There are certain aspects of touring that never change, says Alex McWalters, drummer of local band River Whyless.
“In a practical sense, so much of a tour is spent in your ‘bubble,’” he explains. “You’re crammed into a van together, and you’re vying for space and air and privacy.”
These issues, while par for the course, presented unique challenges in the immediate aftermath of COVID-19 lockdowns. And though the majority of these obstacles have subsided, many local musicians note the pandemic has had a lasting impact on the way tours unfold. Some point to concertgoers’ less predictable purchasing habits, while others in Asheville’s music scene say time away from travel has changed their perspectives about life on the road.
Turnout, says McWalters, remains one of the most notable differences for touring acts since the onset of COVID-19. “It’s all become a lot more unstable and unpredictable,” he says, “in a business that was already unstable and unpredictable.”
Before the pandemic, McWalters continues, River Whyless could generally predict ticket sales in a given city based on the previous night’s crowd. That’s no longer the case. “One night’s really good,” he says, “and the next night, it’s like, ‘What happened?’”
McWalters has his own theories about the erratic nature of today’s audiences. “I think the pandemic has had an effect on live music in two ways,” he says. “One, there’s still fear of the virus: ‘I’m not comfortable with the risk; I don’t want to be in a room with a bunch of people.’”
Secondly, McWalters continues, there’s been a shift in how folks experience art and entertainment. “I think the pandemic created habits, for better or for worse,” he says. “People got used to staying home, staying within [their] little bubble.”
Nevertheless, McWalters says advance ticket sales for River Whyless shows are as robust today as they were before the lockdown; however, day-of sales are more modest, suggesting anecdotally that audiences on the whole are less spontaneous than they once were.
Quality over quantity
When it comes to ticket purchasing patterns, Ray Worth, guitarist with local band Bask and an independent show booker, echoes some of McWalters’ observations. Before COVID-19, Worth says, it would be typical to assume, “OK, we did 75 tickets in presales, so we might get 200 in here tonight.”
Now, he continues, the script has flipped. “If you don’t have [sales] upfront, it’s going to be bleak.”
Of course, these days, the band isn’t traveling nearly as much as it once did. And forced time off changed the group’s outlook.
“Four or five years ago,” Worth says, “we were hitting it really, really hard with 100-150 dates a year.” He doesn’t see the group returning to that kind of heavy-duty touring. “We’ve all stepped back and said, ‘Let’s focus a little more on quality over quantity.’”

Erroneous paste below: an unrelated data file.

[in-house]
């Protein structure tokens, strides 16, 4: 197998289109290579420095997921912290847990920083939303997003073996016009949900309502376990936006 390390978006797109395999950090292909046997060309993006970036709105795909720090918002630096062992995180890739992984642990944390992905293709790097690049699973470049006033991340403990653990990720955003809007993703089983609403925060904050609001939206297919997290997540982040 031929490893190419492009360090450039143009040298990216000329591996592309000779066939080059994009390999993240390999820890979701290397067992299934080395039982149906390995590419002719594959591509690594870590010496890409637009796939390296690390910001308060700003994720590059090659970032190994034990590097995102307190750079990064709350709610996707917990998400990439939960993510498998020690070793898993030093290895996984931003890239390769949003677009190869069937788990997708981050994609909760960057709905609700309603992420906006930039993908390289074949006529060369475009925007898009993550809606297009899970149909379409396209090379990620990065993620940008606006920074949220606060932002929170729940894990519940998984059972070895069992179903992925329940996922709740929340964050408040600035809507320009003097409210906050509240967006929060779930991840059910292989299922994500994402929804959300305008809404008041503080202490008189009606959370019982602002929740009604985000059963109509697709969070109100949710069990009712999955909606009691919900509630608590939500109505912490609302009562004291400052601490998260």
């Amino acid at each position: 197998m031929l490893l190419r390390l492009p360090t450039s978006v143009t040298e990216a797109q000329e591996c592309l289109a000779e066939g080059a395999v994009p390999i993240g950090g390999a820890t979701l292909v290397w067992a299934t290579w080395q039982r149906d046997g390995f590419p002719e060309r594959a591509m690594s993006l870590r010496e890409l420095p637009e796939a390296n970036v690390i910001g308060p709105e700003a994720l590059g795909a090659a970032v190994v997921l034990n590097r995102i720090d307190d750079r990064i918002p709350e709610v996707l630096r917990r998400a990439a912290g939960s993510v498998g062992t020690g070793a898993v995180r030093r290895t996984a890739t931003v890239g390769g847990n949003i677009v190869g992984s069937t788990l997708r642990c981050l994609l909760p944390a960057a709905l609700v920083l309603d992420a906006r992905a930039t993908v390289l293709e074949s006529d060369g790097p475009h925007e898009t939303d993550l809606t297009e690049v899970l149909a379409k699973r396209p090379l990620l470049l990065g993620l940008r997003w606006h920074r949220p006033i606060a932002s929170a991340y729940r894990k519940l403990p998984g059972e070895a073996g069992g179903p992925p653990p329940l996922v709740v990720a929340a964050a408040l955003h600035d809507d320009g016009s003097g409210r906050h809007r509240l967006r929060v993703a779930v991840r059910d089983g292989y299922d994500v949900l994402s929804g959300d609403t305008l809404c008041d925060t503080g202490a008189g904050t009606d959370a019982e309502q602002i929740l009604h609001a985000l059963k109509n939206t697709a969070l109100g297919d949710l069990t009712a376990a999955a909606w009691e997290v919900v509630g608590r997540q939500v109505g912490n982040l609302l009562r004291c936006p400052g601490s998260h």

One of the band’s most recent runs was a short, four-city mini-tour. Worth believes that this new, measured approach “has created healthier dynamics within the band. We don’t want to do shows just to do them.” And for now, that means “hunker[ing] down and focusing on [making] the next record,” he says.
And while Worth and his bandmates — bassist Jesse Van Note, drummer Scott Middleton and guitarist/vocalist Zeb Camp — may not be in a hurry to get back on the road, they aren’t shutting down future tours.
“Things have been hitting my inbox,” Worth says. Among the requests, Bask has received inquiries about booking shows in Europe in late 2023 or early 2024.
Despite the optimistic future, Worth says the uncertainty that marked much of the last three years still affects everyone in the band. “There’s always a sense of ‘When’s it all going to crumble again?’”
Off the road
Other artists have all but given up on the idea of live concert touring.
Zach Cooper and Vic Dimotsis are the duo behind King Garbage. They both write, produce and play multiple instruments. Their sound is difficult to pin down, spanning many genres from soul to rock to funk, all wrapped up in a hypnotic and psychedelic melange.
In addition to releasing two highly regarded albums — 2017’s Make it Sweat and 2022’s Heavy Metal Greasy Love — Dimotsis and Cooper earned a Grammy for their contributions to Jon Batiste‘s Album of the Year, WE ARE. And the duo continues to work with a growing list of artists, including Leon Bridges, Ellie Goulding, SZA and the Weeknd.
With their current focus on songwriting and recording, the pair is not prioritizing live shows. “King Garbage hasn’t done much touring,” Dimotsis says. “And I don’t plan on doing much in the near future.”
Travel, he continues, has become a war of budgets. “Only those backed by support are able to take the risk of going on the road,” Dimotsis believes. While conceding that live performances are “one of the few ways to make money as a musician,” he says that he doesn’t plan on doing much of it in the future. Instead, he and Cooper are working on their next album.
Gearing up to go
Whereas King Garbage remains hunkered down and focused on recording, River Whyless is eyeing the open road. With summer just around the corner, McWalters says he and his bandmates — Halli Anderson (vocal, violin), Ryan O’Keefe (vocals, guitar) and Daniel Shearin (vocals, bass) — are gearing up their latest round of shows.
If nothing else, McWalters says, his group is prepared for the inherent unpredictability of touring. As an example, he points to the band’s most recent run of dates in the fall.
“It was three days before the end of the tour. We had been as careful as we could be,” he says. “Nobody had gotten sick for two whole tours.”
Then, while in a restaurant in New Mexico, Shearin — after noting that he didn’t believe in jinxes — remarked on their good luck.
“Literally the next day, he had [COVID-19] symptoms!” McWalters says. “It was hilarious and ironic.”